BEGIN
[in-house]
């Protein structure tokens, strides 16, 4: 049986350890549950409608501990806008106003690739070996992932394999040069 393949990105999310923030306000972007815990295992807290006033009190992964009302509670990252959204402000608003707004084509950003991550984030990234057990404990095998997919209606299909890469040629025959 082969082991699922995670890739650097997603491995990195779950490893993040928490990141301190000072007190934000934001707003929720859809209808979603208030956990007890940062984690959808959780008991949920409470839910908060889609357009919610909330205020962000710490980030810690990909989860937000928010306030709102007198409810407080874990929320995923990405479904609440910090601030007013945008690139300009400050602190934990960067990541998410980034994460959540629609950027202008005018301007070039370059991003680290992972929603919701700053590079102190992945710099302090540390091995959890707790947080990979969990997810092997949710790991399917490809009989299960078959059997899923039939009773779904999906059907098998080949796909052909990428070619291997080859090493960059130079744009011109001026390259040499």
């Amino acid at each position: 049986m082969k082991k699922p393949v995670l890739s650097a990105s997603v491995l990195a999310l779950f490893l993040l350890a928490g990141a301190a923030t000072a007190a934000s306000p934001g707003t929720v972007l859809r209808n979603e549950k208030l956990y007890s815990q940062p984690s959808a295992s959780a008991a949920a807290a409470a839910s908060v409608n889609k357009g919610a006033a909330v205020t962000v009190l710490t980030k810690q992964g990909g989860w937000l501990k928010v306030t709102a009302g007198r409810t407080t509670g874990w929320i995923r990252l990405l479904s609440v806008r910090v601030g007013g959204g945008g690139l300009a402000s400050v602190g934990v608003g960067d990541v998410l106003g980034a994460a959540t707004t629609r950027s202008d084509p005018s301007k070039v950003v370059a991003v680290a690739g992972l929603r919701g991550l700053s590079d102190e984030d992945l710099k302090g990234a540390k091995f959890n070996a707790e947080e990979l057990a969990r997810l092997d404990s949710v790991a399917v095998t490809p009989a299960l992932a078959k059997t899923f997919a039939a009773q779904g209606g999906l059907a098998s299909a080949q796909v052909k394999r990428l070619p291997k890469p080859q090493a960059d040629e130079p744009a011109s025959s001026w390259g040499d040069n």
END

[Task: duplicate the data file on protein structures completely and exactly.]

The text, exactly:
[in-house]
């Protein structure tokens, strides 16, 4: 049986350890549950409608501990806008106003690739070996992932394999040069 393949990105999310923030306000972007815990295992807290006033009190992964009302509670990252959204402000608003707004084509950003991550984030990234057990404990095998997919209606299909890469040629025959 082969082991699922995670890739650097997603491995990195779950490893993040928490990141301190000072007190934000934001707003929720859809209808979603208030956990007890940062984690959808959780008991949920409470839910908060889609357009919610909330205020962000710490980030810690990909989860937000928010306030709102007198409810407080874990929320995923990405479904609440910090601030007013945008690139300009400050602190934990960067990541998410980034994460959540629609950027202008005018301007070039370059991003680290992972929603919701700053590079102190992945710099302090540390091995959890707790947080990979969990997810092997949710790991399917490809009989299960078959059997899923039939009773779904999906059907098998080949796909052909990428070619291997080859090493960059130079744009011109001026390259040499």
């Amino acid at each position: 049986m082969k082991k699922p393949v995670l890739s650097a990105s997603v491995l990195a999310l779950f490893l993040l350890a928490g990141a301190a923030t000072a007190a934000s306000p934001g707003t929720v972007l859809r209808n979603e549950k208030l956990y007890s815990q940062p984690s959808a295992s959780a008991a949920a807290a409470a839910s908060v409608n889609k357009g919610a006033a909330v205020t962000v009190l710490t980030k810690q992964g990909g989860w937000l501990k928010v306030t709102a009302g007198r409810t407080t509670g874990w929320i995923r990252l990405l479904s609440v806008r910090v601030g007013g959204g945008g690139l300009a402000s400050v602190g934990v608003g960067d990541v998410l106003g980034a994460a959540t707004t629609r950027s202008d084509p005018s301007k070039v950003v370059a991003v680290a690739g992972l929603r919701g991550l700053s590079d102190e984030d992945l710099k302090g990234a540390k091995f959890n070996a707790e947080e990979l057990a969990r997810l092997d404990s949710v790991a399917v095998t490809p009989a299960l992932a078959k059997t899923f997919a039939a009773q779904g209606g999906l059907a098998s299909a080949q796909v052909k394999r990428l070619p291997k890469p080859q090493a960059d040629e130079p744009a011109s025959s001026w390259g040499d040069n």